A person who is chaste before marriage, faithful in marriage and married to someone who is also faithful, who receives high quality medical care, and who doesn't inject illegal drugs as virtually zero chance of becoming HIV positive. (emphasis added)Chastity before and during marriage provides a solid method for the prevention of HIV infection. "If prevention is so easy," O'Leary asks, "why is the epidemic continuing unabated?" The following response to the question shows the unfortunate political nature of the public strategy for dealing with the prevention of HIV infection. O' Leary writes:
Because a coalition of AIDS patients and activists set up an AIDS establishment which vetoed every tested public health strategy for controlling a sexually transmitted disease. Don't tell people not to engage in promiscuity, prostitution, and injected drug use, they insisted, just tell them to be responsible and use safe sex. This hasn't worked because people who engage in "multi-partnering," employ "sex workers," and have "substance abuse" problems are by definition not responsible. The research shows there is a clear connection between irresponsible sexual behaviors and alcohol and drug abuse. Twenty-five years of experience has proven that no matter how much safe sex education the irresponsible receive they will not use a condom every time. And therefore the epidemic will continue. (emphasis added)The strategy of the prevention of spreading AIDS through the propagation of safe-sex education has failed. People who engage in risky sexual or drug use behavior cannot be considered to ever be responsible. Isn't it ironic that these teachers of safe-sex are preaching to deaf ears? How we help people take on responsibility, that is something I am not prepared to argue at this point.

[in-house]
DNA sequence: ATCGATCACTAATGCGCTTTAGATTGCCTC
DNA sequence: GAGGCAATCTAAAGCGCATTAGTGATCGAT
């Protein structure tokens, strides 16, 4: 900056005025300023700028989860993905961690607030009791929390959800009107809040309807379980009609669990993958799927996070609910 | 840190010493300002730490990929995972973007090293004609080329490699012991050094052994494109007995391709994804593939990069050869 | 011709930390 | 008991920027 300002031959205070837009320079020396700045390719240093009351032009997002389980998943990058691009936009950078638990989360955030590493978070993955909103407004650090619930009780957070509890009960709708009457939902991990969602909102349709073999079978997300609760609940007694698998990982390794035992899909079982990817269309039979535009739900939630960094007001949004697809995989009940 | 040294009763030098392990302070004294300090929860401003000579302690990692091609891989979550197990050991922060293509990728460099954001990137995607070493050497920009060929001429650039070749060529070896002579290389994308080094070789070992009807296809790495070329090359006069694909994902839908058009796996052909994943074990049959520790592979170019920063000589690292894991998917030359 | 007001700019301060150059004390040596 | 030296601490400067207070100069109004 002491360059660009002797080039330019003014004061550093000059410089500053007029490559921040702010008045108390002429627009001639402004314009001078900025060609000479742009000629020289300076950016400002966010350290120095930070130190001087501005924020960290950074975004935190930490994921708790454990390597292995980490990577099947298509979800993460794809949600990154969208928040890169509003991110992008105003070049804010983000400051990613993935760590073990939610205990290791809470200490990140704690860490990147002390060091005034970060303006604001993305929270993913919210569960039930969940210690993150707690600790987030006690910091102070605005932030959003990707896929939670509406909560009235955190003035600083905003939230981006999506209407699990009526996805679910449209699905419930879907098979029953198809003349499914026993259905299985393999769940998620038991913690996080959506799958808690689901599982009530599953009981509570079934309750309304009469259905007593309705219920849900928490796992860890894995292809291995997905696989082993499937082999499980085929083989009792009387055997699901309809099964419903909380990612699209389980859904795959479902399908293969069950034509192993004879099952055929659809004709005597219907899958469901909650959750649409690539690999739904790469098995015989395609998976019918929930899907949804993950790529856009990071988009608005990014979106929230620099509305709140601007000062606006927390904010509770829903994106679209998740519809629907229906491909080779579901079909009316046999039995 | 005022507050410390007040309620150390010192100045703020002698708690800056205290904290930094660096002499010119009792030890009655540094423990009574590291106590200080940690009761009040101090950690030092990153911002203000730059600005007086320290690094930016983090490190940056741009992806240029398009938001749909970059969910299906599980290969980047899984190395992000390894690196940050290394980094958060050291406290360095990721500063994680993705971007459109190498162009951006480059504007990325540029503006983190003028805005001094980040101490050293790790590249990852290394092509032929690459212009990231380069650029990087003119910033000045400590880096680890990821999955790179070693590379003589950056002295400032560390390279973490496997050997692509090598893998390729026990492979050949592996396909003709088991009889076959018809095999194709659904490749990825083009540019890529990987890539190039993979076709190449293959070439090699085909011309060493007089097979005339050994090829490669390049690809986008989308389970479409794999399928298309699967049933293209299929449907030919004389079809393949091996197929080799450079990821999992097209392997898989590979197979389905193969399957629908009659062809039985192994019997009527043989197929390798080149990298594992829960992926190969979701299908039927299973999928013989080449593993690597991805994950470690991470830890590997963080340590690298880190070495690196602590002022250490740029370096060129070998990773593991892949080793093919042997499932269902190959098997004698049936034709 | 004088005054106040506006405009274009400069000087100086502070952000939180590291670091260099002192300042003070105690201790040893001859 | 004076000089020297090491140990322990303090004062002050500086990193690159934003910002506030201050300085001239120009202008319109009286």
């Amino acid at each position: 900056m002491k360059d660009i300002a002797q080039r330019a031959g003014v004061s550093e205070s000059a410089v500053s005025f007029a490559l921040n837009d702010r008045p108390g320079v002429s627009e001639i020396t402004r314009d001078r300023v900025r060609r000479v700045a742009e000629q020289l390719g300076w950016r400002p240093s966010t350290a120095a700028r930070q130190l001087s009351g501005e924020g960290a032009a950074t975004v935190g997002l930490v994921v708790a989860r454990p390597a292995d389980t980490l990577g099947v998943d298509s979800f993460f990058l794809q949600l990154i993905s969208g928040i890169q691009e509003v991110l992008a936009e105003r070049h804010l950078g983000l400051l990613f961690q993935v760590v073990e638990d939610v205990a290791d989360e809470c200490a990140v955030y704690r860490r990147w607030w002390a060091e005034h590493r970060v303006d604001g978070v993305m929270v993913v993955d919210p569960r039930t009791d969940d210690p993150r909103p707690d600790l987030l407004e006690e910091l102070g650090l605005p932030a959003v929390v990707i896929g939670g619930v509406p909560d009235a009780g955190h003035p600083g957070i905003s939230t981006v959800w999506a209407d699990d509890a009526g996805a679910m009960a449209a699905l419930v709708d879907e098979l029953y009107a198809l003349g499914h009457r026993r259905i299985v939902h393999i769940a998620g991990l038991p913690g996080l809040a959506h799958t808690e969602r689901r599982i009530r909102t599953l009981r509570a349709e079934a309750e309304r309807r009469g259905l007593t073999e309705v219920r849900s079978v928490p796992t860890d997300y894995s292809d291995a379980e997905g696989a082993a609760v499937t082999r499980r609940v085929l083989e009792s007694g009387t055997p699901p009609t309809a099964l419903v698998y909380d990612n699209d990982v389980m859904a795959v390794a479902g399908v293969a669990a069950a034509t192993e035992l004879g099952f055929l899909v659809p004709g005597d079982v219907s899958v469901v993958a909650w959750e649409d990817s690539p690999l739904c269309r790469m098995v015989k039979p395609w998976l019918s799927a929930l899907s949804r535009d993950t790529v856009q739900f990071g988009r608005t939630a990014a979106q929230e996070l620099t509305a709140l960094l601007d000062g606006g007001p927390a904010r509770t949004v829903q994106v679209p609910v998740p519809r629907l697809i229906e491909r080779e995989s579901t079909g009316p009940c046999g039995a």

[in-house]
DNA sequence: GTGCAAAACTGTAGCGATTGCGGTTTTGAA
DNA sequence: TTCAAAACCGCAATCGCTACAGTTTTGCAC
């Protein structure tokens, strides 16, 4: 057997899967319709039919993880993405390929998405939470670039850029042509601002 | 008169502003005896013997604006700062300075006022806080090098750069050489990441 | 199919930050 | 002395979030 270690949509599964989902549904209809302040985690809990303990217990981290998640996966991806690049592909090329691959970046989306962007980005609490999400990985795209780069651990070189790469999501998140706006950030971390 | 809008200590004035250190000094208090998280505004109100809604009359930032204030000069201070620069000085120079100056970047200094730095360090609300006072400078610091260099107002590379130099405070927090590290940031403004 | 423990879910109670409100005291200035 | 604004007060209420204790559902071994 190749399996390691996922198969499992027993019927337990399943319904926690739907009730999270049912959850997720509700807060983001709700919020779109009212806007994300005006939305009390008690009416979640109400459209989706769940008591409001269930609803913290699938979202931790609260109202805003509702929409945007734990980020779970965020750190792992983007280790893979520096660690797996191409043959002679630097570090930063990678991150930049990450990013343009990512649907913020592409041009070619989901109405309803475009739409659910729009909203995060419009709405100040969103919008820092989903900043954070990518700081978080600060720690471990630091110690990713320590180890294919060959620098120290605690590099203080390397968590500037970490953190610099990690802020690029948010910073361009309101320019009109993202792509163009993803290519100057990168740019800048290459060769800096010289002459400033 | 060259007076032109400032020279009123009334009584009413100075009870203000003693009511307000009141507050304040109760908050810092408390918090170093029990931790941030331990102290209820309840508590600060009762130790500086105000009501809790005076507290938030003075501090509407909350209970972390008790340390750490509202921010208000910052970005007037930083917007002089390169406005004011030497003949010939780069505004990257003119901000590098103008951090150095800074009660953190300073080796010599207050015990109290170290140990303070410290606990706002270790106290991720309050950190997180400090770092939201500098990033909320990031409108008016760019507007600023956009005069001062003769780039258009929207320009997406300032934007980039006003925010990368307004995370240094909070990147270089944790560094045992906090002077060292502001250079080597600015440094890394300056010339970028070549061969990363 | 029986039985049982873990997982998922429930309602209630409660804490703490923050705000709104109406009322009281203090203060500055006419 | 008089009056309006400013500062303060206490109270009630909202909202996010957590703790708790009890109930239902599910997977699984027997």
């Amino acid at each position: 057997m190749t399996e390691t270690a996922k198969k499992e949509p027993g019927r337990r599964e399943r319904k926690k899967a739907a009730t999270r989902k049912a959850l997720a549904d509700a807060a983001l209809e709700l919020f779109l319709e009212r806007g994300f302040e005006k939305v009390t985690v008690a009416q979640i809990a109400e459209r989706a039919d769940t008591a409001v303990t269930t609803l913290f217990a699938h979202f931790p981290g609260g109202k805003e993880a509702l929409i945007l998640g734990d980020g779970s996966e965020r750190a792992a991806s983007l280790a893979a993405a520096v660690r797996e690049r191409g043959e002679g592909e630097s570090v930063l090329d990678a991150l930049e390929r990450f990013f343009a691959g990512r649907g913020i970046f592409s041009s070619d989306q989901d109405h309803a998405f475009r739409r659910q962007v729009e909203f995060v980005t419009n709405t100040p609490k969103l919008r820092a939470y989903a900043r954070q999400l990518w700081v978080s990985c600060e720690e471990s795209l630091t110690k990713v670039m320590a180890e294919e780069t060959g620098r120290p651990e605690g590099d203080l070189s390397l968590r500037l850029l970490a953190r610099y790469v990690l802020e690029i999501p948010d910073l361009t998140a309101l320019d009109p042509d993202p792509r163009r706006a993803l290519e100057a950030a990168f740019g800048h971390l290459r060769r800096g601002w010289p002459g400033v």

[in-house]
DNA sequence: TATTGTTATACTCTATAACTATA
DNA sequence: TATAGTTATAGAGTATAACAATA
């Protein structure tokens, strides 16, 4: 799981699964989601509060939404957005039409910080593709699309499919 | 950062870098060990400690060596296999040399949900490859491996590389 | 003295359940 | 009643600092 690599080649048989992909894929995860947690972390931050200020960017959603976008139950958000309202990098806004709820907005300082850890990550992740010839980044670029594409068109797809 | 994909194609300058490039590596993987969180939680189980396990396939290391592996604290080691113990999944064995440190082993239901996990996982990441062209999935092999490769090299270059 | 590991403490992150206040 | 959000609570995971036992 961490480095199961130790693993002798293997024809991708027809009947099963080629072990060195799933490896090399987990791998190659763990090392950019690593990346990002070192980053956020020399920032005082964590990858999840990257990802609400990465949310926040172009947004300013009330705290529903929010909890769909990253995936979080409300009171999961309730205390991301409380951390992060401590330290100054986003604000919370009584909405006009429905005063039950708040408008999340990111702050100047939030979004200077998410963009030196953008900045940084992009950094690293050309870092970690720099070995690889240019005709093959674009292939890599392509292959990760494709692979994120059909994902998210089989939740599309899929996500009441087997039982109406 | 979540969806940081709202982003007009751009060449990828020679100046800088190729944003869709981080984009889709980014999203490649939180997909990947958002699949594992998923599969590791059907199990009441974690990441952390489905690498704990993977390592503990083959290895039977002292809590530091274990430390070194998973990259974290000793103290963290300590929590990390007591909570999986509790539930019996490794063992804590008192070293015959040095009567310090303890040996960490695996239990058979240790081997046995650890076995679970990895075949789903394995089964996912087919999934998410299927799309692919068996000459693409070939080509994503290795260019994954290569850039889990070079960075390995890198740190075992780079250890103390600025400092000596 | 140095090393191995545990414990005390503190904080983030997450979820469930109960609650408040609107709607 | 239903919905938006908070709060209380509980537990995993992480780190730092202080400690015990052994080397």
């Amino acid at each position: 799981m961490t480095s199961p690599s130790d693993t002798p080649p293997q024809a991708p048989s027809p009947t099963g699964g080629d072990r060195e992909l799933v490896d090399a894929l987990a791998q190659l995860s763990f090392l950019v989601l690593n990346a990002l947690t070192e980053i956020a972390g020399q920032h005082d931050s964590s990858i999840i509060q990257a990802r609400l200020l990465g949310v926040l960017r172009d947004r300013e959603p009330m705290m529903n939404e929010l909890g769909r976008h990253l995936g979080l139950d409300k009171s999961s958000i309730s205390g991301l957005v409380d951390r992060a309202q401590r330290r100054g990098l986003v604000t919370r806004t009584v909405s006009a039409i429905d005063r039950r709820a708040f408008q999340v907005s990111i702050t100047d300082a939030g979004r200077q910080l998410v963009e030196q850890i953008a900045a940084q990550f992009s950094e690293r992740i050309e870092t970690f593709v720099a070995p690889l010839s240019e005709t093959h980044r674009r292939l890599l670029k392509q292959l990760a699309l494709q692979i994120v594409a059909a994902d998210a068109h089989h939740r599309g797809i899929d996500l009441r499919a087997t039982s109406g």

So what should we do to prevent the spreading of AIDS? First, O'Leary says that we have to get away from the AIDS establishment controlling the public policy in this area. Second O'Leary suggests that we have to implement, what I view as a pretty aggressive strategy for targeting the spread of AIDS. O'Leary suggests the following methods which "were suggested and rejected at the beginning of the epidemic":
1) mandatory testing of at risk populations, people seeking health care, those applying for health insurance or Medicaid, everyone under arrest, and pregnant women; 2) contact tracing and partner notification; 3) cracking down on the statutory rape of young women and sexual child abuse; 4) making knowingly infecting another person a crime; 5) abstinence education.I am not sure if I agree with all of these suggestions. I have not given it much thought to be honest about how best to combat the spreading of AIDS. Would aggresive forms of testing to the groups mentioned above really make a difference in the prevention of AIDS? Surely it will make some of them more aware and help some stop the spreading of AIDS. I am not sure it will change people's behavior in the long run because as O'Leary notes the AIDS establishment has aggrestively sought to protect and promote sexual liberation over the goal of preventing new infections. As long as sexual liberation and sexual pleasure are the foci of people, no amount of aggresive testing will change things because it comes down to the responsibility issue. How do we imbue sexual behavior with a sense of responsibility. For Catholics, it is pretty easy. You turn to the Church and its' guidance which points to marriage as the ONLY and PROPER place for sexual activity. But for those who do not hold such a view, how do we provide those people with a framework in which to understand chastity outside of marriage and chastity within marriage? I do not have any answers here either.
Regardless of the many questions that exist on such an issue, it is important to see an examination of AIDS prevention strategies and where improvement can be made, and O'Leary certainly is to be commended for taking on the current "safe sex" prevention strategy and showing what a sham it really is.